This weekend I’ve also been reading. Sitting at the window seat in the sun, staring out at the mossy yard. Sitting where Frank used to sit, the man and my friend who left me this cabin. Frank, who knew more than most people in the world about what was important. About not striving for great wealth or achievement, but enjoying what you have. About appreciating the freedom to be home, with your books and your squirrels and a pot of tea. About appreciating what you have.
This weekend I’ve read from: Pema Chodron’s Taking the Leap: Freeing Ourselves from Old Habits and Fears; Emily Kendal Frey’s The Grief Performance; and Brenda Miller and Holly Hughe’s The Pen and the Bell: Mindful Writing in a Busy World. There were more books I wanted to get to, but this is what surfaced. And this was enough. A few chapters at a time, no hurry, take it in, scribble a note or two, an idea, a phrase.
This weekend I’ve also been preparing my body, mind, and heart for Ovum Siahl, a butoh-inspired offering that Matthew and I will be a part of. Neither of us have danced butoh for many, many years. I really only studied it for a semester at Evergreen, then danced occasionally in my bedroom in the months that followed. Danced to express some kind of essential longing and pain. Pain, informed by love. Longing informed by breath, by fire, by rage, by prayer, by need.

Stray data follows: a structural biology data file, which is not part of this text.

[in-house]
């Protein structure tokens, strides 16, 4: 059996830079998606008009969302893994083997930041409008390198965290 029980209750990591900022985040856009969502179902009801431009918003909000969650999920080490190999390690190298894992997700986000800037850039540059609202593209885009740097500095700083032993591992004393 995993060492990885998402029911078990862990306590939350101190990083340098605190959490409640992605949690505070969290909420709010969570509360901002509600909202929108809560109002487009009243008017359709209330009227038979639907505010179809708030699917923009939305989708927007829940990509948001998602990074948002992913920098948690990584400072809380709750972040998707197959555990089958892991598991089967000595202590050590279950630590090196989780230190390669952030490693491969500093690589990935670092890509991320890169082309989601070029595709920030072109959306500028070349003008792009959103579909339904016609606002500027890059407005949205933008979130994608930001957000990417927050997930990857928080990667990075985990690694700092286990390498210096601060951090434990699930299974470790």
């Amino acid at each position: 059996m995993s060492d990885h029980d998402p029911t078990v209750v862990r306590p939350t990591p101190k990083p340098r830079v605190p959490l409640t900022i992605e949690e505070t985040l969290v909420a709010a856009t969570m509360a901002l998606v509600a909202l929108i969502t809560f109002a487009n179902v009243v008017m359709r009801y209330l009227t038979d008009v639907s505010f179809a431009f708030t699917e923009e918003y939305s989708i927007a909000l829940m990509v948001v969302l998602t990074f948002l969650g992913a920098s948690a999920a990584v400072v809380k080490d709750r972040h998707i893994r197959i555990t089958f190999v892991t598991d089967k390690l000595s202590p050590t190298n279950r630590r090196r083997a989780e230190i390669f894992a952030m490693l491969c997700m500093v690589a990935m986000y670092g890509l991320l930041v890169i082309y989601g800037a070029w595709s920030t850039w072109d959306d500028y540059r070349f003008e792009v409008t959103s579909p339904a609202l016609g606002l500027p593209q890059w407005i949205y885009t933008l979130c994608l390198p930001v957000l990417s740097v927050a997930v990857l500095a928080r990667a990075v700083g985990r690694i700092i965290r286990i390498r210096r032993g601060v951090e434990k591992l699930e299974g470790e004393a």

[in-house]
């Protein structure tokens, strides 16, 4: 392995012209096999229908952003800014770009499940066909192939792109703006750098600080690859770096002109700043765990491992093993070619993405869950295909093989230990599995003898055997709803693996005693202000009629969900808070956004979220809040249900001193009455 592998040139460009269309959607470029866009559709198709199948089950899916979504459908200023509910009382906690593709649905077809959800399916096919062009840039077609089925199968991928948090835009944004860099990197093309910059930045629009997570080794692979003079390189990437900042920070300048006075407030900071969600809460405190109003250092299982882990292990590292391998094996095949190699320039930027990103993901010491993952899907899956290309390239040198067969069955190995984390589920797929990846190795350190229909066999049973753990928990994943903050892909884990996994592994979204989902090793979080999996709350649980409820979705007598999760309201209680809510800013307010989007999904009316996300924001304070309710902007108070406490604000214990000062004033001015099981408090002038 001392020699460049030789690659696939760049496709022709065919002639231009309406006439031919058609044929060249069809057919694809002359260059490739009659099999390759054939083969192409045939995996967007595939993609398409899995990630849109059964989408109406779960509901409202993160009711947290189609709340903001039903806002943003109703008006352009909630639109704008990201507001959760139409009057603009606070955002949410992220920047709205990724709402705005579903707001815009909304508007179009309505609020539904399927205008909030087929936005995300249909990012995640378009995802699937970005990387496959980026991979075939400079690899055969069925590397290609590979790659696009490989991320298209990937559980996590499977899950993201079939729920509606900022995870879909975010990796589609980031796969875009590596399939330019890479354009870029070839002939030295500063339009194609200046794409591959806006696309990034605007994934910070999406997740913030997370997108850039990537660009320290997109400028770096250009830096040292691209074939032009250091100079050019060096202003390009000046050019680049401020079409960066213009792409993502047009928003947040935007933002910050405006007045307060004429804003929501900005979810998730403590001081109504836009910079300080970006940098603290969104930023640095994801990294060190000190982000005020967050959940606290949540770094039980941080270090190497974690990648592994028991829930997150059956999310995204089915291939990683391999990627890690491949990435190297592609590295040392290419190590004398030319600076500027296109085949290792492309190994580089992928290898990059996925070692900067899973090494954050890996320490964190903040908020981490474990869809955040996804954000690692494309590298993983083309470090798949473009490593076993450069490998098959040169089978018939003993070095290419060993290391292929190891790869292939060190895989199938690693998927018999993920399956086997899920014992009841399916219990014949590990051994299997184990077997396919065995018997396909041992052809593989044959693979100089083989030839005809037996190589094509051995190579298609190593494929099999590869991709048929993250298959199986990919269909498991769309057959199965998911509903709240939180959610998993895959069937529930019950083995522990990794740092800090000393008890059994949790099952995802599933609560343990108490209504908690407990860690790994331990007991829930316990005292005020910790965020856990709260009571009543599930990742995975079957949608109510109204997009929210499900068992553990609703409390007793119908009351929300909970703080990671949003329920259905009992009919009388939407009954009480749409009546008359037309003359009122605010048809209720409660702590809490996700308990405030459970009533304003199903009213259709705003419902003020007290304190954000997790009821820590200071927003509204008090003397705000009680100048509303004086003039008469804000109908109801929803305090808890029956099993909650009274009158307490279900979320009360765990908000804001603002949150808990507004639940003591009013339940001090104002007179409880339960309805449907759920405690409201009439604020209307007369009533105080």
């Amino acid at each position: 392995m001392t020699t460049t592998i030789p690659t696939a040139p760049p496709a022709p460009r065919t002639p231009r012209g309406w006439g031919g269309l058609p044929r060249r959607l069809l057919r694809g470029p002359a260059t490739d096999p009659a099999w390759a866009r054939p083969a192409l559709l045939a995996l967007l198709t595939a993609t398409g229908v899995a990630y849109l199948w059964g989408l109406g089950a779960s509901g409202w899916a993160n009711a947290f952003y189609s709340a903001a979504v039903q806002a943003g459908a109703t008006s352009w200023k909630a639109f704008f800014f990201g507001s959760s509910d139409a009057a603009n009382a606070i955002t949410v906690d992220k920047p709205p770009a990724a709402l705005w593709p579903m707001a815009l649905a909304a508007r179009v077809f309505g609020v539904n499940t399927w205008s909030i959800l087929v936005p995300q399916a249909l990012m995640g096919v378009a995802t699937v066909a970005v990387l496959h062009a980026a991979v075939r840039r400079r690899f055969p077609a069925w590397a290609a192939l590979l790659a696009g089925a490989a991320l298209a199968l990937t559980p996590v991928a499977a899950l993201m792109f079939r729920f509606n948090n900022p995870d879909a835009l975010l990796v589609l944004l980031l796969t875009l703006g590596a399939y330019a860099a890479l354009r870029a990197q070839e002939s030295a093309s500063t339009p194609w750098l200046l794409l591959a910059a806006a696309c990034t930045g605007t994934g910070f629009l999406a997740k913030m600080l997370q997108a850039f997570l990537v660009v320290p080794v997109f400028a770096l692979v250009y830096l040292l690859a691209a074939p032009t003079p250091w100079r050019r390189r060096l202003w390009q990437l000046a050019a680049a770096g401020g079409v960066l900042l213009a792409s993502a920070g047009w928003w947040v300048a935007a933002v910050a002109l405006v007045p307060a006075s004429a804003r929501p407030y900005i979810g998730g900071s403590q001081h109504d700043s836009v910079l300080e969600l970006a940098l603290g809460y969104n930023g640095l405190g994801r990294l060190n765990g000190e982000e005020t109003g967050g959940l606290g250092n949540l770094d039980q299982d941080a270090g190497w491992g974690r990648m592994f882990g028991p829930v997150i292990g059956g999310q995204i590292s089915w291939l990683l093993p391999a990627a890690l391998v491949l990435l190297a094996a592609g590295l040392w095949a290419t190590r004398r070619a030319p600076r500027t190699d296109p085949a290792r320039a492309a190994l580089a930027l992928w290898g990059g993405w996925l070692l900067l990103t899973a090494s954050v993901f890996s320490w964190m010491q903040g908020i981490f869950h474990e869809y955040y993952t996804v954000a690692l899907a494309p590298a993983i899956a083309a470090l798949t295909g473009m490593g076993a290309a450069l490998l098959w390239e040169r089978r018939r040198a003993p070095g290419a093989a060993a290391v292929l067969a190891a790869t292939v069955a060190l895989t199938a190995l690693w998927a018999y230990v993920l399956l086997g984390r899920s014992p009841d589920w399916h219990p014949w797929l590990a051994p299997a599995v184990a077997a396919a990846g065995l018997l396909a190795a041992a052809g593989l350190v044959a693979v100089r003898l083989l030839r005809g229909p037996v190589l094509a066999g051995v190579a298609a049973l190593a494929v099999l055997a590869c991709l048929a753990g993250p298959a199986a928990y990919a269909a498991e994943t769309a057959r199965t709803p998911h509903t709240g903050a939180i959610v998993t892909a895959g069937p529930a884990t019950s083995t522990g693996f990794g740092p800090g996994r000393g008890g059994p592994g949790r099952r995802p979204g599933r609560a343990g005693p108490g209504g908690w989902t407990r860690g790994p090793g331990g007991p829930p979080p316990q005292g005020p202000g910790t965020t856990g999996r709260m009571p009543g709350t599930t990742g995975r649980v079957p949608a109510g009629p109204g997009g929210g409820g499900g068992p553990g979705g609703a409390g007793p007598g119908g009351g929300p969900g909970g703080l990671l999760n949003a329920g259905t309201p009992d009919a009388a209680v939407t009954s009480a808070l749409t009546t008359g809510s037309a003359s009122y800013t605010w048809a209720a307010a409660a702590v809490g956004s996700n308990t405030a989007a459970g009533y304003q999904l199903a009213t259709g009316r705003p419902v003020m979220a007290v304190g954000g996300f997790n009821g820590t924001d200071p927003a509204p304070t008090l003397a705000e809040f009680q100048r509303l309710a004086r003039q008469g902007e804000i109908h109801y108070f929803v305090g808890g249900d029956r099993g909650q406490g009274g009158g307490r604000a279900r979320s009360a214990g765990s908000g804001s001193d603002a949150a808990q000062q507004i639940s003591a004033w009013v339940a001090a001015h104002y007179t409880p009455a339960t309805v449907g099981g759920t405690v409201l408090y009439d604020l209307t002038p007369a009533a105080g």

Some essential seed of this dance, its core, has been stored in my body for over a decade. In hibernation. I honestly didn’t know if I’d ever dance it again. Butoh seemed far away from my current list of priorities. Writing and publishing were up near the top. Exercise, therapy, planning date nights, confirming childcare, teaching workshops, updating bios, social networking, planning play dates, assessing marketability and employability, and many other things such as buying a new refrigerator occupied my mind instead.
But somewhere in between exercise and therapy this thing called Butoh has slipped back into my consciousness, unconsciousness. Somewhere in between “I need to find a new Zumba class” and “I need to prioritize my relationships, set boundaries, find my bottom line, express my feelings,” Butoh has reappeared. Just three rehearsals, one performance/offering, a scattering of hours. Manageable. But, of course, it has to enter in deeper. It can’t just be a few hours and then I’ll be on my way. There is a glorious timing to these things. To Matthew and I dancing Butoh together. To Matthew and I doing something creative and new, yet old, and slightly scary and WTF?! together.